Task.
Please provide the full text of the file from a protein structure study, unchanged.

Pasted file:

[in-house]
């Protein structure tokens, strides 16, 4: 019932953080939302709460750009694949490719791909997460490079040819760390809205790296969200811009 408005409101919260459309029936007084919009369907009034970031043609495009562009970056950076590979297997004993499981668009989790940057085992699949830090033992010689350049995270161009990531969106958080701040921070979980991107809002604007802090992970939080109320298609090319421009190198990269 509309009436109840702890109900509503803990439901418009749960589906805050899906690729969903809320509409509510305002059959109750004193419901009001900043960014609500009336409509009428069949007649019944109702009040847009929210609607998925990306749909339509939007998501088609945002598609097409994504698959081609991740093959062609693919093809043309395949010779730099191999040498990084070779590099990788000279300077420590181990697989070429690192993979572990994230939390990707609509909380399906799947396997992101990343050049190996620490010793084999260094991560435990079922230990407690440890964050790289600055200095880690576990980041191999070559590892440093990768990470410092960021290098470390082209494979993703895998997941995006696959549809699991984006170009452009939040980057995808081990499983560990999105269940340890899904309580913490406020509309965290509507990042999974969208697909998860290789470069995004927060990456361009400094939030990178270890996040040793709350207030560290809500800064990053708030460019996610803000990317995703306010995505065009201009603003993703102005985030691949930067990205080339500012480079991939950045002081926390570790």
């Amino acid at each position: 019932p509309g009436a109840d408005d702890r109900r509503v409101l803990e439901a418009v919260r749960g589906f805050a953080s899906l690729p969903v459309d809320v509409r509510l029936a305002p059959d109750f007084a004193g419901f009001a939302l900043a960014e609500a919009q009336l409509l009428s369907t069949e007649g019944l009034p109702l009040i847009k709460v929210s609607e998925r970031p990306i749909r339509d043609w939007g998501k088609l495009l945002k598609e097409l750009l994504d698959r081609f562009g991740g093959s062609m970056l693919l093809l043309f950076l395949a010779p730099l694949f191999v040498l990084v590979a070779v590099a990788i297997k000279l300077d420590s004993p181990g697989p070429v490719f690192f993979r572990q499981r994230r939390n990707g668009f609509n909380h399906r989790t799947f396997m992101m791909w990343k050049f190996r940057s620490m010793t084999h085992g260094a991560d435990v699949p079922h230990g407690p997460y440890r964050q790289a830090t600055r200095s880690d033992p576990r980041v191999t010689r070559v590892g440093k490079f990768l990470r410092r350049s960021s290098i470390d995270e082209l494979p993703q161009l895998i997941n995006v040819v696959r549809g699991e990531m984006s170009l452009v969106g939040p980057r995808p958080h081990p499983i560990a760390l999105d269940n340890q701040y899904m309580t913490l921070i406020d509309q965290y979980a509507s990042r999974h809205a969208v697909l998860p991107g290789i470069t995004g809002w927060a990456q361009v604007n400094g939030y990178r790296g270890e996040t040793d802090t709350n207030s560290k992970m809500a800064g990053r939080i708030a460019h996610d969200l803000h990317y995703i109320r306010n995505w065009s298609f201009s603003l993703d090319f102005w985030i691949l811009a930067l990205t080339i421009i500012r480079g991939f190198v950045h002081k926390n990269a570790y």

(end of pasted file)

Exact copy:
[in-house]
């Protein structure tokens, strides 16, 4: 019932953080939302709460750009694949490719791909997460490079040819760390809205790296969200811009 408005409101919260459309029936007084919009369907009034970031043609495009562009970056950076590979297997004993499981668009989790940057085992699949830090033992010689350049995270161009990531969106958080701040921070979980991107809002604007802090992970939080109320298609090319421009190198990269 509309009436109840702890109900509503803990439901418009749960589906805050899906690729969903809320509409509510305002059959109750004193419901009001900043960014609500009336409509009428069949007649019944109702009040847009929210609607998925990306749909339509939007998501088609945002598609097409994504698959081609991740093959062609693919093809043309395949010779730099191999040498990084070779590099990788000279300077420590181990697989070429690192993979572990994230939390990707609509909380399906799947396997992101990343050049190996620490010793084999260094991560435990079922230990407690440890964050790289600055200095880690576990980041191999070559590892440093990768990470410092960021290098470390082209494979993703895998997941995006696959549809699991984006170009452009939040980057995808081990499983560990999105269940340890899904309580913490406020509309965290509507990042999974969208697909998860290789470069995004927060990456361009400094939030990178270890996040040793709350207030560290809500800064990053708030460019996610803000990317995703306010995505065009201009603003993703102005985030691949930067990205080339500012480079991939950045002081926390570790």
């Amino acid at each position: 019932p509309g009436a109840d408005d702890r109900r509503v409101l803990e439901a418009v919260r749960g589906f805050a953080s899906l690729p969903v459309d809320v509409r509510l029936a305002p059959d109750f007084a004193g419901f009001a939302l900043a960014e609500a919009q009336l409509l009428s369907t069949e007649g019944l009034p109702l009040i847009k709460v929210s609607e998925r970031p990306i749909r339509d043609w939007g998501k088609l495009l945002k598609e097409l750009l994504d698959r081609f562009g991740g093959s062609m970056l693919l093809l043309f950076l395949a010779p730099l694949f191999v040498l990084v590979a070779v590099a990788i297997k000279l300077d420590s004993p181990g697989p070429v490719f690192f993979r572990q499981r994230r939390n990707g668009f609509n909380h399906r989790t799947f396997m992101m791909w990343k050049f190996r940057s620490m010793t084999h085992g260094a991560d435990v699949p079922h230990g407690p997460y440890r964050q790289a830090t600055r200095s880690d033992p576990r980041v191999t010689r070559v590892g440093k490079f990768l990470r410092r350049s960021s290098i470390d995270e082209l494979p993703q161009l895998i997941n995006v040819v696959r549809g699991e990531m984006s170009l452009v969106g939040p980057r995808p958080h081990p499983i560990a760390l999105d269940n340890q701040y899904m309580t913490l921070i406020d509309q965290y979980a509507s990042r999974h809205a969208v697909l998860p991107g290789i470069t995004g809002w927060a990456q361009v604007n400094g939030y990178r790296g270890e996040t040793d802090t709350n207030s560290k992970m809500a800064g990053r939080i708030a460019h996610d969200l803000h990317y995703i109320r306010n995505w065009s298609f201009s603003l993703d090319f102005w985030i691949l811009a930067l990205t080339i421009i500012r480079g991939f190198v950045h002081k926390n990269a570790y």